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African-American History Topics

Mlk

Search our vast archive of interviews with scholars, journalists, activists, key political figures, and authors.

Newest First | Oldest First
  • Moores-ford-lynching-bridge-1
    Federal authorities are reportedly investigating whether people who carried out one of the worst mass lynchings in recent history are still alive and can be brought to justice. It was July 25, 1946, when a white mob in rural Georgia ambushed a car carrying two African-American couples, dragged them out and shot them to death. One of the men, George Dorsey, was a military veteran who had recently returned from serving five years overseas in...
    February 20, 2015 | Story
  • Malcolm-x-9
    This weekend marks the 50th anniversary of the assassination of Malcolm X, one of the most influential political figures of the 20th century. He was shot dead as he spoke before a packed audience at the Audubon Ballroom in New York City on February 21, 1965. Malcolm X had just taken the stage when shots rang out riddling his body with bullets. He was 39 years old. Details of his assassination remain disputed to this day. We air highlights from...
    February 20, 2015 | Story
  • Malcolm-x-11
    On the 50th anniversary of the assassination of Malcolm X, watch his speech "The Ballot or the Bullet," an interview with Yuri Kuchiyama, who was with him when he was shot, our discussion with his biographer Manning Marable, and a debate between Malcolm X and James Baldwin.
    February 19, 2015 | Web Exclusive
  • Amys_column_default_640x360_2014
    By Amy Goodman with Denis Moynihan

    This week, Alabama Supreme Court Chief Justice Roy Moore released an order that no same-sex marriage licenses be granted in the state. He was responding to a decision by a federal district court that declared unconstitutional Alabama’s ban on gay marriage. Inequality, racism, segregation. These injustices persist with remarkable tenacity.

    February 12, 2015 | Columns & Articles
  • Lynching-report
    A new report has uncovered shocking details about the history of lynchings in the United States and their legacy today. After five years of exhaustive research and interviews with local historians and descendants of lynching victims, the Equal Justice Initiative found white Southerners lynched nearly 4,000 black men, women and children between 1877 and 1950 — a total far higher than previously known. The report details a 1916 attack in...
    February 11, 2015 | Story
  • Wolfe-sisson-alabama-marriage-1
    Alabama has become the 37th state to allow same-sex marriage after the U.S. Supreme Court rejected the state’s bid to block the unions. Same-sex couples lined up to marry in parts of the state, including Huntsville, Birmingham and Montgomery. But on Tuesday, 44 of Alabama’s 67 counties reportedly continued to refuse to issue same-sex marriage licenses after Sunday’s conflicting order from an Alabama Supreme Court justice....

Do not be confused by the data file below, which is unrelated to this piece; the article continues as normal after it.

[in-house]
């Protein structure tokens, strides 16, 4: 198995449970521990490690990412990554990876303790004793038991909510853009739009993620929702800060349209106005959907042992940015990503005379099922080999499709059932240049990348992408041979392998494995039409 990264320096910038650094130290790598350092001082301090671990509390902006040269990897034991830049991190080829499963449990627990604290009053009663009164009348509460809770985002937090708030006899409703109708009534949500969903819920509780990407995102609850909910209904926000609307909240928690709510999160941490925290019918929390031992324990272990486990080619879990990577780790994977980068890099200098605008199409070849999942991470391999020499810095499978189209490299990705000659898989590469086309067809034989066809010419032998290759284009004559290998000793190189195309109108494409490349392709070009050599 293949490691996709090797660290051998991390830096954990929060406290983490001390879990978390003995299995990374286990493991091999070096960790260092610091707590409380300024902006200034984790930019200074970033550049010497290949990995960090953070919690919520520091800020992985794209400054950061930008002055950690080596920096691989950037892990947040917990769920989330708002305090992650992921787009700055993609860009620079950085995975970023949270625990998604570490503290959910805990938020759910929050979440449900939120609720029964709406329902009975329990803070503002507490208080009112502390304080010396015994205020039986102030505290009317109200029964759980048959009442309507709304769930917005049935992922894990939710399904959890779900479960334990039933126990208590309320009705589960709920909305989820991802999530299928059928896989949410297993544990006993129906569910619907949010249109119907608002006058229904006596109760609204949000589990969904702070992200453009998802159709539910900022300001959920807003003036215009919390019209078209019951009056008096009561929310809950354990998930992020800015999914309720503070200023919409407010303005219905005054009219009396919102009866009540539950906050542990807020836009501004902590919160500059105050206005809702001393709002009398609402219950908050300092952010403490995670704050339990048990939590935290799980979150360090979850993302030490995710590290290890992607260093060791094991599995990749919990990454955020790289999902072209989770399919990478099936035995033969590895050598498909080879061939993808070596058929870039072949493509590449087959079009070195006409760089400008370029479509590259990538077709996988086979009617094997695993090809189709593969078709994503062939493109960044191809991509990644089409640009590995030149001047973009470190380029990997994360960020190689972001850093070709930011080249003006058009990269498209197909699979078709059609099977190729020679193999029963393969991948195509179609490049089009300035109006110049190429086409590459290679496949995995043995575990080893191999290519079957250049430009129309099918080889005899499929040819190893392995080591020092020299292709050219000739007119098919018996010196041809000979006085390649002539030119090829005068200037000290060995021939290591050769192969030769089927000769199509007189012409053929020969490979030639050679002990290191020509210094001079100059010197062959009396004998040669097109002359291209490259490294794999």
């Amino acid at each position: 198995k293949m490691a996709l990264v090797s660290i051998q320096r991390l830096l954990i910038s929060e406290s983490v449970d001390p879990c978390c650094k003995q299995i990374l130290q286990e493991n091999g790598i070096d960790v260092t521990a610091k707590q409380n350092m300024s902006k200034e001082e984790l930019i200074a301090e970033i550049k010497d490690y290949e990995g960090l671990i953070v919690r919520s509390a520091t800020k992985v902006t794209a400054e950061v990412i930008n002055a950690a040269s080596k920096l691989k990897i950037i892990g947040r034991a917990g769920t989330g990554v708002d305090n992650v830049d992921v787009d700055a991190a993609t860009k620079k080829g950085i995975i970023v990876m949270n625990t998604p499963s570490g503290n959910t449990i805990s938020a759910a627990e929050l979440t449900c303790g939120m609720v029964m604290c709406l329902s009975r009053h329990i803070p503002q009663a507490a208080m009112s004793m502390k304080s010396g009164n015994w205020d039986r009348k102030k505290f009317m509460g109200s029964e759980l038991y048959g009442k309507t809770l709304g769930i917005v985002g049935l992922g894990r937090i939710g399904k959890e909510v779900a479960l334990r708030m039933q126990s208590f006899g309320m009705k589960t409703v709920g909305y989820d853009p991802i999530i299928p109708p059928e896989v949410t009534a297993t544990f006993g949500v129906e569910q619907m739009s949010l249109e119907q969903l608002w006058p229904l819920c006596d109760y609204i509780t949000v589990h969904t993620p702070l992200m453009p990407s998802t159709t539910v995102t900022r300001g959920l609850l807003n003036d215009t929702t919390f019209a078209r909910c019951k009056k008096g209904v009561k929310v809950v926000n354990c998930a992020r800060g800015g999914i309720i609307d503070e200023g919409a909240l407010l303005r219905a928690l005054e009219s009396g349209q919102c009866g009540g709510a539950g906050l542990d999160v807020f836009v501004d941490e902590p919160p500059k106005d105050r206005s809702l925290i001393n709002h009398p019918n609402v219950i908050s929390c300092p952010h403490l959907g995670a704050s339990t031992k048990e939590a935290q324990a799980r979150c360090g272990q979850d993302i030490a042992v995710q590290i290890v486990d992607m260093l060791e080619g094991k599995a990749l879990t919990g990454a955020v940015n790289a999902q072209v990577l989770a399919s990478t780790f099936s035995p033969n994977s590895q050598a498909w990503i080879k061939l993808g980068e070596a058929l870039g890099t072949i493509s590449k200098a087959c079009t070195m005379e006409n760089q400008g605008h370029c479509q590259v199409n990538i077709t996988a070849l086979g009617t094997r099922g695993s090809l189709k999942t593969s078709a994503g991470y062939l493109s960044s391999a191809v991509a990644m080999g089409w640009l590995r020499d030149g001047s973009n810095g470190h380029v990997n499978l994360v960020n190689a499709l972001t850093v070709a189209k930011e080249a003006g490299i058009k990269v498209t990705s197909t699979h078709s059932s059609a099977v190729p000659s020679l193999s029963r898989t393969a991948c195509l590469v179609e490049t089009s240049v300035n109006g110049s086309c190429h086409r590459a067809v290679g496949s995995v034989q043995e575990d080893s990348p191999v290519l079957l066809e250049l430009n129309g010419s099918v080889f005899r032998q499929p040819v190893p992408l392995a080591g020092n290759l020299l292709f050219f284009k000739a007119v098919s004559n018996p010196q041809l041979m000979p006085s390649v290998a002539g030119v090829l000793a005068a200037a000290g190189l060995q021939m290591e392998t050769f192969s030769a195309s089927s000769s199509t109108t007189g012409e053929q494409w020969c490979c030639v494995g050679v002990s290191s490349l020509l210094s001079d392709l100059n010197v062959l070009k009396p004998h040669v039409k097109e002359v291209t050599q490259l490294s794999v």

February 11, 2015 | Story
  • Blackpanthers-vanguard-film-1
    With groups around the country taking on issues of police brutality and accountability, we go back 50 years to another movement confronting the same issues. We spend the hour looking at a new documentary that just premiered at the Sundance Film Festival called "The Black Panthers: Vanguard of the Revolution." It tells the history of the Black Panther Party through rare archival footage and interviews with party leaders, rank-and-file...
    January 30, 2015 | Story
  • Amygoodmanpodcastandcolumnimage
    By Amy Goodman with Denis Moynihan

    On March 21, 1915, a motion picture was screened for the first time inside the White House. President Woodrow Wilson sat down to watch D.W. Griffith’s “The Birth of a Nation," considered one of the most nakedly racist of all time. One hundred years later, another film was screened at the White House, this time at the invitation of the first African-American president. The film was “Selma.”

    January 29, 2015 | Columns & Articles
  • Mlk_lbj
    As we continue our interview with "Selma" director Ava DuVernay, she responds to the controversy around her film’s portrayal of President Lyndon Johnson and his relationship with Dr. Martin Luther King Jr. The film depicts him as a reluctant, and even obstructionist, politician who had the FBI monitor and harass King. "I’m not here to rehabilitate anyone’s image or be a custodian of anyone’s legacy,"...
    January 27, 2015 | Story
  • Avaduvernayonselma
    As Ava DuVernay considers her next steps after "Selma," her first big budget feature film, she offers advice to aspiring filmmakers. "We have to work without permission. Especially as women in this industry. Who are we asking for permission to do what we want to do? That should be eradicated. You need to set a path and start walking." DuVernay discusses her next feature film, which will be a love story and murder mystery...
    January 27, 2015 | Story